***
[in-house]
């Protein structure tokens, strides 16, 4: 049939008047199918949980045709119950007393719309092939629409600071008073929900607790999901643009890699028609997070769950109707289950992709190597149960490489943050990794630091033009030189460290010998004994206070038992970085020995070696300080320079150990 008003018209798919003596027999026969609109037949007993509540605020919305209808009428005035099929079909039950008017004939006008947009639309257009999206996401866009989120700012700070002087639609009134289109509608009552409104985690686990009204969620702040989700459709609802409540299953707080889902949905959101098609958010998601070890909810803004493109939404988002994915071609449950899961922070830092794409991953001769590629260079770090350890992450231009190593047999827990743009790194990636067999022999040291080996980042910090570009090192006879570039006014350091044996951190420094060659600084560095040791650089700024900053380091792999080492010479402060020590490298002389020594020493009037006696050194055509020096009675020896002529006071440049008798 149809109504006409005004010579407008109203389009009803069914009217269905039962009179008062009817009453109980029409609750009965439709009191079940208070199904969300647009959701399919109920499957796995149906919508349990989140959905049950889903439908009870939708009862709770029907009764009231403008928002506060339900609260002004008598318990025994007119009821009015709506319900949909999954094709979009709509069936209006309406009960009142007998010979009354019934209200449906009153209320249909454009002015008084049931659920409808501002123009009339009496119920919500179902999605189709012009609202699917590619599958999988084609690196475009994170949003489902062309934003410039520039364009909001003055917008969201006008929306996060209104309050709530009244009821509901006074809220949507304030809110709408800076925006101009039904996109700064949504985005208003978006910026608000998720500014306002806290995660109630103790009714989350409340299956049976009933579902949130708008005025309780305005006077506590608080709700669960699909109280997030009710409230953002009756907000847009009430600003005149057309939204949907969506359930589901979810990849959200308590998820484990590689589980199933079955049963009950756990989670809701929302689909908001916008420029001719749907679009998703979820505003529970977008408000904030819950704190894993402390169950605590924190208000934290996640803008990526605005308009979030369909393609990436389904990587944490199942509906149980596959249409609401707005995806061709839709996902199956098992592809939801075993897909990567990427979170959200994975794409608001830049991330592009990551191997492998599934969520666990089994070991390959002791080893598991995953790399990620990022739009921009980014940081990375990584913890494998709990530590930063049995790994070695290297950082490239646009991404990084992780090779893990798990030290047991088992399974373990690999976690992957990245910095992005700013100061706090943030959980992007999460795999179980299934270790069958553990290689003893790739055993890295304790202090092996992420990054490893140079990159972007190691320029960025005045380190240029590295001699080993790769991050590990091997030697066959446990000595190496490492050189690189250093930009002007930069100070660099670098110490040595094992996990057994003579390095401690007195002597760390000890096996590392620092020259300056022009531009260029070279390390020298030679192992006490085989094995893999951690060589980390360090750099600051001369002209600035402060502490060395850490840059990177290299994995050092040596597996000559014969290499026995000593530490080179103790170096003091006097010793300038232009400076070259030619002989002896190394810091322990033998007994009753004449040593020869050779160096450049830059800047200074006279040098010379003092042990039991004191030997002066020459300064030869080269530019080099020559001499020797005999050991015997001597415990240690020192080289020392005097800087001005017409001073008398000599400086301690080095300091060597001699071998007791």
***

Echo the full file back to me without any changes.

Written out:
[in-house]
């Protein structure tokens, strides 16, 4: 049939008047199918949980045709119950007393719309092939629409600071008073929900607790999901643009890699028609997070769950109707289950992709190597149960490489943050990794630091033009030189460290010998004994206070038992970085020995070696300080320079150990 008003018209798919003596027999026969609109037949007993509540605020919305209808009428005035099929079909039950008017004939006008947009639309257009999206996401866009989120700012700070002087639609009134289109509608009552409104985690686990009204969620702040989700459709609802409540299953707080889902949905959101098609958010998601070890909810803004493109939404988002994915071609449950899961922070830092794409991953001769590629260079770090350890992450231009190593047999827990743009790194990636067999022999040291080996980042910090570009090192006879570039006014350091044996951190420094060659600084560095040791650089700024900053380091792999080492010479402060020590490298002389020594020493009037006696050194055509020096009675020896002529006071440049008798 149809109504006409005004010579407008109203389009009803069914009217269905039962009179008062009817009453109980029409609750009965439709009191079940208070199904969300647009959701399919109920499957796995149906919508349990989140959905049950889903439908009870939708009862709770029907009764009231403008928002506060339900609260002004008598318990025994007119009821009015709506319900949909999954094709979009709509069936209006309406009960009142007998010979009354019934209200449906009153209320249909454009002015008084049931659920409808501002123009009339009496119920919500179902999605189709012009609202699917590619599958999988084609690196475009994170949003489902062309934003410039520039364009909001003055917008969201006008929306996060209104309050709530009244009821509901006074809220949507304030809110709408800076925006101009039904996109700064949504985005208003978006910026608000998720500014306002806290995660109630103790009714989350409340299956049976009933579902949130708008005025309780305005006077506590608080709700669960699909109280997030009710409230953002009756907000847009009430600003005149057309939204949907969506359930589901979810990849959200308590998820484990590689589980199933079955049963009950756990989670809701929302689909908001916008420029001719749907679009998703979820505003529970977008408000904030819950704190894993402390169950605590924190208000934290996640803008990526605005308009979030369909393609990436389904990587944490199942509906149980596959249409609401707005995806061709839709996902199956098992592809939801075993897909990567990427979170959200994975794409608001830049991330592009990551191997492998599934969520666990089994070991390959002791080893598991995953790399990620990022739009921009980014940081990375990584913890494998709990530590930063049995790994070695290297950082490239646009991404990084992780090779893990798990030290047991088992399974373990690999976690992957990245910095992005700013100061706090943030959980992007999460795999179980299934270790069958553990290689003893790739055993890295304790202090092996992420990054490893140079990159972007190691320029960025005045380190240029590295001699080993790769991050590990091997030697066959446990000595190496490492050189690189250093930009002007930069100070660099670098110490040595094992996990057994003579390095401690007195002597760390000890096996590392620092020259300056022009531009260029070279390390020298030679192992006490085989094995893999951690060589980390360090750099600051001369002209600035402060502490060395850490840059990177290299994995050092040596597996000559014969290499026995000593530490080179103790170096003091006097010793300038232009400076070259030619002989002896190394810091322990033998007994009753004449040593020869050779160096450049830059800047200074006279040098010379003092042990039991004191030997002066020459300064030869080269530019080099020559001499020797005999050991015997001597415990240690020192080289020392005097800087001005017409001073008398000599400086301690080095300091060597001699071998007791």